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Press Release

Risperdal Drug Lawsuits: Will New Johnson and Johnson CEO Gorsky Change Litigation Strategy?

>PRWEB.COM Newswire

Philadelphia, PA (PRWEB) May 04, 2012

“Now that insider Alex Gorsky has succeeded William Weldon as Johnson and Johnson’s Chief Executive Officer,” attorney Brian McCormick asks, “will a changing of the guard affect consumers or alter the health giant’s litigation strategy in lawsuits over the antipsychotic drug Risperdal?”

Of late, courts have ruled against Johnson and Johnson (J&J), based in New Brunswick, N.J., in Risperdal antipsychotic drug verdicts. A recent Arkansas jury verdict has resulted in a fine of over $1 Billion (1) and is the latest in a string of legal losses for J & J related to its marketing of the drug, Risperdal.

“It’s strange that a company hit with multi-hundred million dollar and billion dollar verdicts in the last few months would not start considering settling these cases,” says Brian J. McCormick, Jr., partner in the Philadelphia law firm Sheller, P. C. that represents individuals potentially harmed by Risperdal, including boys who may have suffered from serious side effects of breast growth (gynecomastia) that may require mastectomies.

Some experts believe Gorsky’s ascension isn’t likely to dramatically change the company’s approach to pharmaceutical lawsuits, despite the legal terrain. “I don’t think there’s going to be a huge change,” says Jeff Jonas, an analyst with Gabelli and Co. in Rye, New York, “he’s been involved in a lot of their recent decisions anyway.

In April, an Arkansas Circuit Court jury(1) found J&J minimized or concealed dangers about its antipsychotic drug Risperdal, originally approved for schizophrenia but also marketed without FDA approval for behavioral problems and sleep disorders in children and the elderly. The lawsuit was brought by Arkansas Attorney General Dustin McDaniel. The jury held that the company violated Medicaid fraud laws, ordering it to pay more than $1.2 billion in fines. According to McCormick, things are looking worse, not better, for the company.

“This is the third case in a row where Johnson and Johnson has been hit by a state Attorney General for fraudulent conduct,” says McCormick.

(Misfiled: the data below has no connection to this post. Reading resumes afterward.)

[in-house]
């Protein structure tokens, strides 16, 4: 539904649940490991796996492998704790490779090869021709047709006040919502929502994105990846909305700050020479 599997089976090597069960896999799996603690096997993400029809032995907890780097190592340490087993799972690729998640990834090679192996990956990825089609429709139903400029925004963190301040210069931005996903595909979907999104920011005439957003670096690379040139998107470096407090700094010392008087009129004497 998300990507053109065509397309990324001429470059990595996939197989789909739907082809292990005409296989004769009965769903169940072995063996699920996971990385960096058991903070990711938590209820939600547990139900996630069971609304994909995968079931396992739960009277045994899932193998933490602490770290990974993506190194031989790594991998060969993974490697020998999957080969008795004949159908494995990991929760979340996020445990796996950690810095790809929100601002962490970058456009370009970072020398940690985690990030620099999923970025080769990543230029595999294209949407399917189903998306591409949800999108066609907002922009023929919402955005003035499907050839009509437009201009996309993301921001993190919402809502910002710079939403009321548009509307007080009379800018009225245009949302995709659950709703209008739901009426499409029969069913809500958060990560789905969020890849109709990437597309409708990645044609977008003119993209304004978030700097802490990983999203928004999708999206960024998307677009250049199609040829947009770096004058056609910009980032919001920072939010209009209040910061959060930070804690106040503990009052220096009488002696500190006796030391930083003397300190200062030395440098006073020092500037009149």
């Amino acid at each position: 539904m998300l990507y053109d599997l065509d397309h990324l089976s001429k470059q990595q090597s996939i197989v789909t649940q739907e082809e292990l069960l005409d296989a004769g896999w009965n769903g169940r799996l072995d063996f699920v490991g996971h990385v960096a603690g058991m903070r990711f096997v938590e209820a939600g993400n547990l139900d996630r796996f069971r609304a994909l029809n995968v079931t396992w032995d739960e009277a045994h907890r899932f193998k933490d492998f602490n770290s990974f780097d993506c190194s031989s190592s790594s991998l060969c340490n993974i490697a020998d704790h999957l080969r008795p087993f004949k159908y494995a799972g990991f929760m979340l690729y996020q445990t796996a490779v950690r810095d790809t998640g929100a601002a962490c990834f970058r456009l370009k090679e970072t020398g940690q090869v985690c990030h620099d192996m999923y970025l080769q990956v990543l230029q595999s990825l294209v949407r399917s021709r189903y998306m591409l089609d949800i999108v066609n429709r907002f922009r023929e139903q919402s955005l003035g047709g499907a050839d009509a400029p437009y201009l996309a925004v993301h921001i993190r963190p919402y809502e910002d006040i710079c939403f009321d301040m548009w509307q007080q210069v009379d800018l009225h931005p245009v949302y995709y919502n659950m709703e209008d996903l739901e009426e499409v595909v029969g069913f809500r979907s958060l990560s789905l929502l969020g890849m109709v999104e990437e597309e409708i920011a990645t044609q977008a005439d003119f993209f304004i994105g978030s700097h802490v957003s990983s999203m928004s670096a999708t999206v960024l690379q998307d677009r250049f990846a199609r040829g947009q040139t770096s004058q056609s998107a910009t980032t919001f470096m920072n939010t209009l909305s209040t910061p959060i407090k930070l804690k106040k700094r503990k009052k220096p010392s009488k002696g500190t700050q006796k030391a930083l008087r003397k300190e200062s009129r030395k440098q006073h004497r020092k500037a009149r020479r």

With Gorsky’s promotion to CEO “you would think that a company and its shareholders would put pressure on management to resolve these types of cases before they continue to get hit with more of these huge verdicts.”

Even though J&J won state actions in Pennsylvania and West Virginia at first, the rest of the scorecard looks bleak. In January, Texas settled a similar Risperdal lawsuit (2) with the company’s subsidiary, Janssen Pharmaceuticals, for $158 million. In 2010, a South Carolina judge levied civil penalties of $327 million against Janssen (3) and, in 2011, a Louisiana jury awarded nearly $258 million in damages (4). Recent news reports now value a U.S. Justice Department qui tam whistleblower suit – although not yet officially announced — at between $1-$2 billion.

Various state Attorneys General already have cases pending against J&J in Utah, Alaska, and Montana with other states reportedly considering jumping in. Yet, at least on its face, J&J seems unwilling to settle many of these cases and may consider appealing these huge verdicts in hopes that it reduces their final exposure.

“The only thinking I can imagine that Johnson and Johnson has is that they will win in the appellate courts with these three cases and they will continue to appeal them,” says McCormick, costing states and consumers “for years and years to come.”

About Sheller, P.C.: Philadelphia based Sheller, P.C. represents plaintiffs injured by drugs and whistleblowers reporting pharmaceutical industry wrongdoing. The firm is currently litigating mass tort cases for children harmed by the J&J antipsychotic Risperdal. In practice since 1977, Sheller, P.C. has challenged some of the largest corporations in the country including tobacco, auto, and drug and medical device manufacturers. The firm has been counsel in more than $4.2 billion in whistleblower recoveries for the U.S. government, three of the largest in U.S. history.(5,6,7)

Cases cited:

(1) State of Arkansas v. Ortho-McNeil-Janssen Pharmaceuticals Inc., CV07-15345, Pulaski County Circuit Court (Little Rock) Arkansas
(2) Texas v. Janssen LP, D-1GV-04-001288, District Court, Travis County, Texas (Austin)
(3)) State of South Carolina v. Janssen Pharmaceuticals, 2007-CP-4201438, Circuit Court for Spartanburg County, South Carolina (Spartanburg)
(4) Caldwell ex rel. State of Louisiana v. Janssen Pharmaceutical, 04-C-3967, 27th Judicial Court, St. Landry Parish, Louisiana (Opelousas)
(5) United States, ex. rel. James Wetta, et al. v. AstraZeneca Corp., No. 04-0379
(6) United States, ex. rel. Ronald Rainero, et al. v. Pfizer, Inc., No. 07-11728
(7) United States, ex. rel. Robert Rudolph, et al. v. Eli Lilly and Company, No. 03-943

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